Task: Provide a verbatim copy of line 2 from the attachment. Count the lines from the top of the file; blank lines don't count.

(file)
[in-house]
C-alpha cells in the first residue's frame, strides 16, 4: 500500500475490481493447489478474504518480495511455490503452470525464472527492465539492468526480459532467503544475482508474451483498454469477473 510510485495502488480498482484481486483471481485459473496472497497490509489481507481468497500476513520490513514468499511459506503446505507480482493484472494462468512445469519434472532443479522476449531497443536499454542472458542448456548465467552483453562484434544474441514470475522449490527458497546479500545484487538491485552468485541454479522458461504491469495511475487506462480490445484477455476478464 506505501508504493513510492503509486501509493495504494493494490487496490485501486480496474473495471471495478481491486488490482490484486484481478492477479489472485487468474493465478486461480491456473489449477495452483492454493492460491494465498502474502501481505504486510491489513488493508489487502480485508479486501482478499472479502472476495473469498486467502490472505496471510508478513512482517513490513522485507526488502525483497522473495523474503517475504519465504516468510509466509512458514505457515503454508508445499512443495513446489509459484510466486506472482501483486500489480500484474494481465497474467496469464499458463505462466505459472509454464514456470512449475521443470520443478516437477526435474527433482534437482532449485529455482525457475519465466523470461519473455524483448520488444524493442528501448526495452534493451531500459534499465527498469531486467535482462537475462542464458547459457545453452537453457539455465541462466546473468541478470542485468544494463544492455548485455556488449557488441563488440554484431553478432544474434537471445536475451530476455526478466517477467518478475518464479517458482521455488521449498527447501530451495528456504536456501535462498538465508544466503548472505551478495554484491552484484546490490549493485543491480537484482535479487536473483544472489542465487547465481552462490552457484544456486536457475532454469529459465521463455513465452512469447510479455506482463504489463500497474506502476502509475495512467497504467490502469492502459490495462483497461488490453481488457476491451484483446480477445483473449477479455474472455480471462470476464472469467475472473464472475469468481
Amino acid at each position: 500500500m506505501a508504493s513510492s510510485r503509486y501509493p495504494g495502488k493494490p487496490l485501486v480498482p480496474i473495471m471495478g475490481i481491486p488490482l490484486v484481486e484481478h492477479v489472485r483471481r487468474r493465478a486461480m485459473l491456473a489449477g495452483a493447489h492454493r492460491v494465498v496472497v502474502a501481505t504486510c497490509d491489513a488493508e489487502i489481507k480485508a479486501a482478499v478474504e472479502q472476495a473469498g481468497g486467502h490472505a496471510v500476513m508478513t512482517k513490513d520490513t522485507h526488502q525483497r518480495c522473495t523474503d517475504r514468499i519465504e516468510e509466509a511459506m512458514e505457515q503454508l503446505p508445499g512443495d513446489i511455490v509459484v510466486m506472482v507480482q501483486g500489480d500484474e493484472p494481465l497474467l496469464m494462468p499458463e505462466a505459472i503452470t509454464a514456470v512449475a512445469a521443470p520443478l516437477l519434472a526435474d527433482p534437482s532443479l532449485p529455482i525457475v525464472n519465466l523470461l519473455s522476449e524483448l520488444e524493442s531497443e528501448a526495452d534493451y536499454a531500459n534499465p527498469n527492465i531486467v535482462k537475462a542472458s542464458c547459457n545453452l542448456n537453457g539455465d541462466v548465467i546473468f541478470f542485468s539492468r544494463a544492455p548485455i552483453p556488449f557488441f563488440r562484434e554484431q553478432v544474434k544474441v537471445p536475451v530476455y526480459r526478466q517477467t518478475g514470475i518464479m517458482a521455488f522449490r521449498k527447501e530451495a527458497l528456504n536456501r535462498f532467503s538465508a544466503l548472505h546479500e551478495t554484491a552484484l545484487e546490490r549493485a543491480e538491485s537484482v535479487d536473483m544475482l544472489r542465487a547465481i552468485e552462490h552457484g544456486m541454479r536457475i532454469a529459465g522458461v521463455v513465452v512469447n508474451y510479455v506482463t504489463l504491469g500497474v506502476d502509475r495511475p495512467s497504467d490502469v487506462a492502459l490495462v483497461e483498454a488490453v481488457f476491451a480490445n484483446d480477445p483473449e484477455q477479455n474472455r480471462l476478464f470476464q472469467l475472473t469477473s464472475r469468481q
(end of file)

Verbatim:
C-alpha cells in the first residue's frame, strides 16, 4: 500500500475490481493447489478474504518480495511455490503452470525464472527492465539492468526480459532467503544475482508474451483498454469477473 510510485495502488480498482484481486483471481485459473496472497497490509489481507481468497500476513520490513514468499511459506503446505507480482493484472494462468512445469519434472532443479522476449531497443536499454542472458542448456548465467552483453562484434544474441514470475522449490527458497546479500545484487538491485552468485541454479522458461504491469495511475487506462480490445484477455476478464 506505501508504493513510492503509486501509493495504494493494490487496490485501486480496474473495471471495478481491486488490482490484486484481478492477479489472485487468474493465478486461480491456473489449477495452483492454493492460491494465498502474502501481505504486510491489513488493508489487502480485508479486501482478499472479502472476495473469498486467502490472505496471510508478513512482517513490513522485507526488502525483497522473495523474503517475504519465504516468510509466509512458514505457515503454508508445499512443495513446489509459484510466486506472482501483486500489480500484474494481465497474467496469464499458463505462466505459472509454464514456470512449475521443470520443478516437477526435474527433482534437482532449485529455482525457475519465466523470461519473455524483448520488444524493442528501448526495452534493451531500459534499465527498469531486467535482462537475462542464458547459457545453452537453457539455465541462466546473468541478470542485468544494463544492455548485455556488449557488441563488440554484431553478432544474434537471445536475451530476455526478466517477467518478475518464479517458482521455488521449498527447501530451495528456504536456501535462498538465508544466503548472505551478495554484491552484484546490490549493485543491480537484482535479487536473483544472489542465487547465481552462490552457484544456486536457475532454469529459465521463455513465452512469447510479455506482463504489463500497474506502476502509475495512467497504467490502469492502459490495462483497461488490453481488457476491451484483446480477445483473449477479455474472455480471462470476464472469467475472473464472475469468481